The blog of cooking-ez.com

The right bread knife


The right bread knife
We almost all have a bread knife in our kitchen, that is to say the knife we use almost exclusively to cut bread.
Is this knife efficient, is it really the one you need? Here is some information to guide you in your choice.
7,221
Grade this page:

Last modified on: September 15th 2022

Keywords for this post:KnifeBreadSizeBladeCuttingSaw
The right bread knife

découpe de pain

First of all a statement: It is not easy to cut bread with an ordinary kitchen knife, the blade is too small, it does not allow to cut a bread beyond a baguette, and its small handle does not ensure a good grip.
You really need a specific knife for that, and which has, if possible, the following characteristics.

couteau à génoise


1) A serrated blade
That is to say with teeth, we often say "saw knife", as opposed to a smooth blade, which allows an easier cutting of the bread.
You will sometimes read, here or there, that you should not "tear the bread crumb" with a serrated blade, but this is nonsense.

2) A long blade
This is the main defect of bad bread knives, their blade, although serrated, is not long enough to allow a good cutting. With a long blade, your gesture will be more ample, therefore easier, and the cut more regular.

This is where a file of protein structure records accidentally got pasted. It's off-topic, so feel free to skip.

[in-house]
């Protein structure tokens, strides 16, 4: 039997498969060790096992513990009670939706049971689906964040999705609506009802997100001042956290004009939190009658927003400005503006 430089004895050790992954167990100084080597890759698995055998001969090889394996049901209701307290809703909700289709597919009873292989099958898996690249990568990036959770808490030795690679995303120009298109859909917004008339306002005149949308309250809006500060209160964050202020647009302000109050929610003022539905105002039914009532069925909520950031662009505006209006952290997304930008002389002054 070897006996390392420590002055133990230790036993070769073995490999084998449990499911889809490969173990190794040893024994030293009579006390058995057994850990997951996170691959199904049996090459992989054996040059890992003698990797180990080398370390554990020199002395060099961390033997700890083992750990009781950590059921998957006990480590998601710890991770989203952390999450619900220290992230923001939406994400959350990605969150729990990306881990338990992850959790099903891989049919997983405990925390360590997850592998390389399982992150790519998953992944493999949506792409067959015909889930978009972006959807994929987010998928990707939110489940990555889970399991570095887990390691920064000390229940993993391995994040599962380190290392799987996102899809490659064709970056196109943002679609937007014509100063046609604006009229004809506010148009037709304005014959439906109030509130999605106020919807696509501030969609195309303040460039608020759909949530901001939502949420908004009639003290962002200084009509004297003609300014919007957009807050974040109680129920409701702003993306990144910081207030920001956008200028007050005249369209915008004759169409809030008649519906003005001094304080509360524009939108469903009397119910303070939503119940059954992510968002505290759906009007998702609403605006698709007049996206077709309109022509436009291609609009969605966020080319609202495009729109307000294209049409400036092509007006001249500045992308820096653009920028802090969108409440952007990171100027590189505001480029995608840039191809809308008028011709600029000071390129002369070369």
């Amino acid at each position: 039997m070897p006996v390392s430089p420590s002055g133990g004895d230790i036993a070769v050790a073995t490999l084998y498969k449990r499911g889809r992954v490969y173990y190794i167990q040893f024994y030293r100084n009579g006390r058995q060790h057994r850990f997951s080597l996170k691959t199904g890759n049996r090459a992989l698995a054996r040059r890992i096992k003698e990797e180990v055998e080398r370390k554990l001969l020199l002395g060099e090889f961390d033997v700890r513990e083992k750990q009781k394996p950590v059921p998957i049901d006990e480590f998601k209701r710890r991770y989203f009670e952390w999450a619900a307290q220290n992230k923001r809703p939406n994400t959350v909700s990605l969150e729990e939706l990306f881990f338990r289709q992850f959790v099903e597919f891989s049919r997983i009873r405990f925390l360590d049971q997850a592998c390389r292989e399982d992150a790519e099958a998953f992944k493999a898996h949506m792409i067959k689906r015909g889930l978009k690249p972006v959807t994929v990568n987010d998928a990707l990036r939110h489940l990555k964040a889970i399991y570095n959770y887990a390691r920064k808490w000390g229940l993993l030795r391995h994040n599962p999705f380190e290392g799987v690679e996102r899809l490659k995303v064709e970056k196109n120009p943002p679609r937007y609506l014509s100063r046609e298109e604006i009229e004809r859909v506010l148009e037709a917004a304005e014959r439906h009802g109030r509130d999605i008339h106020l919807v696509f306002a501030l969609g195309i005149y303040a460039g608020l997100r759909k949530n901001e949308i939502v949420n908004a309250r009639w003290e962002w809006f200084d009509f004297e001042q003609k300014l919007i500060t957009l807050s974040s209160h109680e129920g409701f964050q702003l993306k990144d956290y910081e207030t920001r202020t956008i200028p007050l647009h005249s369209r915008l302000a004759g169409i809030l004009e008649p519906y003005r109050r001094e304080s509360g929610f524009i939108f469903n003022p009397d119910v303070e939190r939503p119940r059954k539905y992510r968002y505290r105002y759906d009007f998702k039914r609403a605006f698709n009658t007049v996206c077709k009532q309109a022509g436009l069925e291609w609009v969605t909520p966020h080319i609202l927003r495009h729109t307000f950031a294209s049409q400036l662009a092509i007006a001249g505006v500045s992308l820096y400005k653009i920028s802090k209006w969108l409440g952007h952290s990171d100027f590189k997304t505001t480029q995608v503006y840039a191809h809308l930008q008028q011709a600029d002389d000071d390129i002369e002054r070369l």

3) A wide handle
It is absolutely necessary that you have a good grip on your knife, so that its handle is comfortable and well adapted to the size of your hand.

4) Practical materials
It is not an obligation, but your bread knife must be easy to use and maintain, which in my opinion implies both a stainless steel blade and an abs plastic handle or equivalent that does not fear water.

With all these criteria, it is quite simple to find the ideal knife, the choice is quite vast fortunately.

To make a long story short, the main defect you will encounter is a blade that is too short. I advise you to opt for a blade of 10 inches (25 cm) minimum.
You will easily find a lot of bread knives with a 8 inches (20 cm) blade, which certainly cut, but are much less efficient than a 25 cm blade.

taille des lames des couteaux à pains



The trick I suggest is to look for, or go to a professional store, and choose what they call a "sponge knife", which is a saw knife with all the criteria we just mentioned and a 11 inches (28 cm) blade.
You will be delighted with its efficiency, to easily cut from the smallest to the largest loaf, and to make even slices.
The next time you go to your bakery, look at the knife that the sales team uses to cut the bread for the customers, it is exactly this model.

To sum up: For your bread knife, you need a stainless, long (10 inches (25 cm) minimum) and serrated blade.



Back to top of page

Lasts posts
Half milk, half cream
Half milk, half cream
In a multitude of recipes, savoury or sweet, milk is used as the main ingredient, or at least as the main liquid ingredient. Milk is used instead of water, for example, because milk contains a proportion of fat, which adds roundness and softness to the recipe. This mellowness is very pleasant on...
560 February 27th 2024
Cutting soft cheeses
Cutting soft cheeses
As you may have already noticed, when you have to use a "soft" cheese in a recipe - their exact name is "soft cheese" - such as Camembert, Munster or Mont d'or, it's not easy to make anything other than thick slices.